Are you exhibiting your work or working on an upcoming exhibit? What are you currently working on?

Unfortunately I am not exhibiting anything at this moment. It’s also pretty tough to exhibit work in Greece and most galleries abroad hardly collaborate with artists overseas. So I mainly rely on social media. But on the other hand, I am focusing on making more original and better art with each piece. So I can say that things can definitely be done on their own pace as I’m aspiring to be more independent financially and thus, with luck moving abroad in places where art is more important to people. 

What else are you passionate about?

Aside from painting and drawing, I am also passionate about a lot of things. I was always saying to myself that if I wasn’t an artist I’d definitely be an archeologist or genealogist since I have a big love for learning about ancient civilizations, cultures, languages (currently trying to learn my 5th language) and human history in general. I think part of it comes from me being multicultural, a third culture kid as they call us. Aside from that I have other artistic hobbies (quite obviously) like photography, sculpting, I had a jewelry making phase this year, which I’d love to pursue professionally at some point, some guitar playing here and there and I’m pretty passionate about gadgets, I’m not gonna lie! Technology never ceases to amaze me. And almost forgot, I’m a bit of a chess nerd as well!

You’ve said that “sadness and loneliness” are common emotions in your work. Why is that? What interests you about those themes?

Sadness and loneliness are two major feelings I felt as long as I remember. My family says I was always this way. So it’s quite natural for me to depict those feelings in my work as to reflect my inner self. But on the other hand, that’s what I find beautiful. These are natural human emotions and I embrace both the good and the bad and not hiding behind rainbows. Thus, I feel more connected and inspired from art that depicts these emotions as well.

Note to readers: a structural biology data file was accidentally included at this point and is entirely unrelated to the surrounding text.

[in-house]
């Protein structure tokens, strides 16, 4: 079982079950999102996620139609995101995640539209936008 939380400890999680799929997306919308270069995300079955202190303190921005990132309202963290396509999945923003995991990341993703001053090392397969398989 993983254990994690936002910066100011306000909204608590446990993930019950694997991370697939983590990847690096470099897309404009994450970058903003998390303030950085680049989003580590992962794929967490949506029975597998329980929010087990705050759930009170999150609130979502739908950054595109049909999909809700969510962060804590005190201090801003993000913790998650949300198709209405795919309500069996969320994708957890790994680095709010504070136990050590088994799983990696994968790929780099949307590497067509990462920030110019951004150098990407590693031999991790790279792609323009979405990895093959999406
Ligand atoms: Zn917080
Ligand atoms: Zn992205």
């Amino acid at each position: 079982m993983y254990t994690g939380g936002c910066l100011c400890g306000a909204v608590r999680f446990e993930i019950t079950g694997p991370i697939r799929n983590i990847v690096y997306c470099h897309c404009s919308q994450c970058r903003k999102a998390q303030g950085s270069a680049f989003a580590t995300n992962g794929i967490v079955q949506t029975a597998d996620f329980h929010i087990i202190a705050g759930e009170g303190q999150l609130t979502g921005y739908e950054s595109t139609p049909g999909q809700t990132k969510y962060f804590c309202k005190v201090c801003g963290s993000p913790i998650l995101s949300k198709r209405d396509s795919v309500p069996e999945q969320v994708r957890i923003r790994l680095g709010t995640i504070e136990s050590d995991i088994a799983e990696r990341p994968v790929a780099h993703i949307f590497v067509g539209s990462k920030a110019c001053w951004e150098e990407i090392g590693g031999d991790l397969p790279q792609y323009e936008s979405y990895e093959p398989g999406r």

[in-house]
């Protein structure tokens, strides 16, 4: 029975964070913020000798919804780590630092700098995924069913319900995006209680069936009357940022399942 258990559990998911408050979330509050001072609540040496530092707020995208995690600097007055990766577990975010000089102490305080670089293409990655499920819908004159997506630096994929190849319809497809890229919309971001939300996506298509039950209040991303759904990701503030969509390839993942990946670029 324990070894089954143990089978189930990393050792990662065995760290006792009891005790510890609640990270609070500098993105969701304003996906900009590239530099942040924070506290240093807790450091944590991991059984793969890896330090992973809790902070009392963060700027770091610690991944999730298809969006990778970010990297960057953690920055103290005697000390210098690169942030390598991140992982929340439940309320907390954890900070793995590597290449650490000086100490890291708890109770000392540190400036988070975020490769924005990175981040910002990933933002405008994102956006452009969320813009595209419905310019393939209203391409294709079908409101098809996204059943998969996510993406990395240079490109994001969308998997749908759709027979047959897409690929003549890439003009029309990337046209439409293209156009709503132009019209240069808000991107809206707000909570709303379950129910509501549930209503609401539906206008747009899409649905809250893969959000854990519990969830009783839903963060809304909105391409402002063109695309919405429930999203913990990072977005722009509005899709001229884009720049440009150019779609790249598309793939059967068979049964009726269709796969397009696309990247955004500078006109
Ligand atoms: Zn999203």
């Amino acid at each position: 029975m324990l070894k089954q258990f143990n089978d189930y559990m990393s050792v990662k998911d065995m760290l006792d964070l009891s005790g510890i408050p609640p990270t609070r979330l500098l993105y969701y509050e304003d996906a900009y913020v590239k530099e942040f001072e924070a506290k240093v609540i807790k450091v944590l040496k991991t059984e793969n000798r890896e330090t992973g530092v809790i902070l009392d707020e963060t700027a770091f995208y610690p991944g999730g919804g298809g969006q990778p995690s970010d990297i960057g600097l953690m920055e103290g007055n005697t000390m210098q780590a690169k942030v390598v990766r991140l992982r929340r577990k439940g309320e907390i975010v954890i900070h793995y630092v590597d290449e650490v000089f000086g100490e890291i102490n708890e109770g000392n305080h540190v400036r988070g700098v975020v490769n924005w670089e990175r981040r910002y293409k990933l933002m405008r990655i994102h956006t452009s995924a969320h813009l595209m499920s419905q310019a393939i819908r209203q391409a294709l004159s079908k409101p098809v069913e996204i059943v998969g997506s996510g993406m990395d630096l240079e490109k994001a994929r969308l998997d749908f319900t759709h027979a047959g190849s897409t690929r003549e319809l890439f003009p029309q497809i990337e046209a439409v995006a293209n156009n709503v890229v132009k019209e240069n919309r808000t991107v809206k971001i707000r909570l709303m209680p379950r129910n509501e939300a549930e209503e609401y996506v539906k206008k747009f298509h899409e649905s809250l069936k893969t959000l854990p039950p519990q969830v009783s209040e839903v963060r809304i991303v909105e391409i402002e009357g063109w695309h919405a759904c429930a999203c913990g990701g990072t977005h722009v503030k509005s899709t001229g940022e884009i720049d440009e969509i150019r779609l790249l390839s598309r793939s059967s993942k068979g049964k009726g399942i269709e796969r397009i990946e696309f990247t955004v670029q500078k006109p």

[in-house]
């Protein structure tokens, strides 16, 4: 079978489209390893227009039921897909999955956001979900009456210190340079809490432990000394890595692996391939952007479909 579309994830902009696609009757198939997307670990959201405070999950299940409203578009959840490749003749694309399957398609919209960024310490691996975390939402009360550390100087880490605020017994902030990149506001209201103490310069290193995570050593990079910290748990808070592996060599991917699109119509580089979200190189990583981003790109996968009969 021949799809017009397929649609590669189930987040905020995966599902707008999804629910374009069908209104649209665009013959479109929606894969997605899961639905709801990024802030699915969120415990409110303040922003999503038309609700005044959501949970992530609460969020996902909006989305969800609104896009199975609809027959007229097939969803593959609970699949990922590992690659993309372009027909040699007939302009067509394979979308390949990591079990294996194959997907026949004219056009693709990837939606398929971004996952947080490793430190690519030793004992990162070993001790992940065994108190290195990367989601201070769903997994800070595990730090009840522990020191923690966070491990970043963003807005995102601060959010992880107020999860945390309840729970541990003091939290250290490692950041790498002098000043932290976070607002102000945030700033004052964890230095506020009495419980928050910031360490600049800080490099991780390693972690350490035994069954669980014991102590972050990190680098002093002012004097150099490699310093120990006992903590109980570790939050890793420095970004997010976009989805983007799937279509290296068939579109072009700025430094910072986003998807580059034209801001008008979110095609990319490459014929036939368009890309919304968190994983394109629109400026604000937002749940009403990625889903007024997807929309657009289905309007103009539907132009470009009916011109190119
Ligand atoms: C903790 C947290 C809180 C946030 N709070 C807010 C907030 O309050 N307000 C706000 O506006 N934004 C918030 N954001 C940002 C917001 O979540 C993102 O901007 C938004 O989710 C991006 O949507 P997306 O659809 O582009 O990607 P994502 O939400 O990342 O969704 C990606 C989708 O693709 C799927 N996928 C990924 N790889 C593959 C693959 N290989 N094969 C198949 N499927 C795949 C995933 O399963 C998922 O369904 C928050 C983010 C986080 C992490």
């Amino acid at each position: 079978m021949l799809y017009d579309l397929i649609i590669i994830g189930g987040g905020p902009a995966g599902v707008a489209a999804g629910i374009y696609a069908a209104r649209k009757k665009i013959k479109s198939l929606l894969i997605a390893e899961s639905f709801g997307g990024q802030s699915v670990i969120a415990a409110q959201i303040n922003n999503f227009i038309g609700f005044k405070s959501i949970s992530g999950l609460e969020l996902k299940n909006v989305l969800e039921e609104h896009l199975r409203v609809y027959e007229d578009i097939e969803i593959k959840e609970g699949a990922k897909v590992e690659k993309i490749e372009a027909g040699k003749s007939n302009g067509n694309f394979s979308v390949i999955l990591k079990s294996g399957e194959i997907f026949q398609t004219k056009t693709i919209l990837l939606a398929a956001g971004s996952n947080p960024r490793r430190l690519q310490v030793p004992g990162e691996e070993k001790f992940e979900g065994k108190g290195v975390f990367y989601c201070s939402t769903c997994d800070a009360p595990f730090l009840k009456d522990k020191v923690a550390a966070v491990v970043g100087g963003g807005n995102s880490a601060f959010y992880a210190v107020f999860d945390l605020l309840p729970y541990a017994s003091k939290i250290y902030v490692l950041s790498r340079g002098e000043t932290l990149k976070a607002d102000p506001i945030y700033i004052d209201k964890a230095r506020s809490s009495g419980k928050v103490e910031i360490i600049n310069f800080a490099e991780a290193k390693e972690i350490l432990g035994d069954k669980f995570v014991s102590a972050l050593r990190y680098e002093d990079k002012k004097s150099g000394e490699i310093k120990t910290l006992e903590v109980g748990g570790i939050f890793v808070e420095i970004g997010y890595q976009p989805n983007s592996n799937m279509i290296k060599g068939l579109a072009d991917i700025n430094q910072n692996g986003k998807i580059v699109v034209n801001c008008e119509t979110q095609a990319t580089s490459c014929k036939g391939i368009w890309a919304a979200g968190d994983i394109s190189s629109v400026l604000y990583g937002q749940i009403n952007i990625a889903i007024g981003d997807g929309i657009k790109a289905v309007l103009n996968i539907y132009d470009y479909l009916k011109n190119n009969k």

How does music influence your work? Do you listen when you paint?

Of course music played a huge part for me making art. Back in the day, my art and the music that i listened to had the same kind of vibe to it. It’s what inspired and motivated me, to lift my ass and go to work! I can also say that I get pretty bored in silence, unfortunately. Except boredom, it also keeps away annoying thoughts, since my brain likes to think a lot. Although, over the past couple of years, I started listening more to podcasts, having documentaries or tv shows on bc I noticed music doesn’t really help me from wandering in my thoughts or thinking too much about my painting, because I want to let my subconscious guide my hands. So having my attention focused solely on a topic in a podcast for example, is just like a mantra, which acts as a tool to ease the mind and release worrisome thoughts and just let things be. In our case, let the hand wander on the canvas. 

Are there any living Artists whom you’d like to collaborate with or just have a glass of wine with and pick their brain? If so, who and why?

Ah, if you didn’t mention living, I’d definitely say Andy Warhol with all his celebrity and New York-elite-people gossips, or Zdislaw Beksinski, with his mysterious and quite haunting nightmares which said inspired his beautifully dystopian surreal art. But in my daydreams I definitely see a collab with Kaws! Something about the art toy world inspires me a lot. And it would be interesting seeing a realistic painting, for example, combined with a cartoonish Kaws character in the background. Sounds strange but sits well in my book!